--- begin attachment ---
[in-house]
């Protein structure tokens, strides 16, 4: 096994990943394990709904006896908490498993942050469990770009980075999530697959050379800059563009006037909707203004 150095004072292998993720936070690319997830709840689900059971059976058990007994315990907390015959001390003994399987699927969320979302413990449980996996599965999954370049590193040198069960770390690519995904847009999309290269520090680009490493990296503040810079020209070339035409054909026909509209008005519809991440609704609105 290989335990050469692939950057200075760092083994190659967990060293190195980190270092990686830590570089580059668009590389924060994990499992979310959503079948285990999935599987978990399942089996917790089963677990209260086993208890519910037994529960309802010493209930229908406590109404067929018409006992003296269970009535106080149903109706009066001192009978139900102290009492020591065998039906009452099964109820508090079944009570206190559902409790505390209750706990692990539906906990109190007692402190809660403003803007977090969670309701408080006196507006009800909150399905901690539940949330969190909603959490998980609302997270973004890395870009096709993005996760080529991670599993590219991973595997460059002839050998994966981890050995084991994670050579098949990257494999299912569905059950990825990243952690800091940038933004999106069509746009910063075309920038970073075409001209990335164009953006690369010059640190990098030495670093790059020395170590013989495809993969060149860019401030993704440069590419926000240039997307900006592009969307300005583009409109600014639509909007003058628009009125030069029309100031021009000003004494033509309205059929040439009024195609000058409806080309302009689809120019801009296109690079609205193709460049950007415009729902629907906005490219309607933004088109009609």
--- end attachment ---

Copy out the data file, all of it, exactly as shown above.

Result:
[in-house]
């Protein structure tokens, strides 16, 4: 096994990943394990709904006896908490498993942050469990770009980075999530697959050379800059563009006037909707203004 150095004072292998993720936070690319997830709840689900059971059976058990007994315990907390015959001390003994399987699927969320979302413990449980996996599965999954370049590193040198069960770390690519995904847009999309290269520090680009490493990296503040810079020209070339035409054909026909509209008005519809991440609704609105 290989335990050469692939950057200075760092083994190659967990060293190195980190270092990686830590570089580059668009590389924060994990499992979310959503079948285990999935599987978990399942089996917790089963677990209260086993208890519910037994529960309802010493209930229908406590109404067929018409006992003296269970009535106080149903109706009066001192009978139900102290009492020591065998039906009452099964109820508090079944009570206190559902409790505390209750706990692990539906906990109190007692402190809660403003803007977090969670309701408080006196507006009800909150399905901690539940949330969190909603959490998980609302997270973004890395870009096709993005996760080529991670599993590219991973595997460059002839050998994966981890050995084991994670050579098949990257494999299912569905059950990825990243952690800091940038933004999106069509746009910063075309920038970073075409001209990335164009953006690369010059640190990098030495670093790059020395170590013989495809993969060149860019401030993704440069590419926000240039997307900006592009969307300005583009409109600014639509909007003058628009009125030069029309100031021009000003004494033509309205059929040439009024195609000058409806080309302009689809120019801009296109690079609205193709460049950007415009729902629907906005490219309607933004088109009609």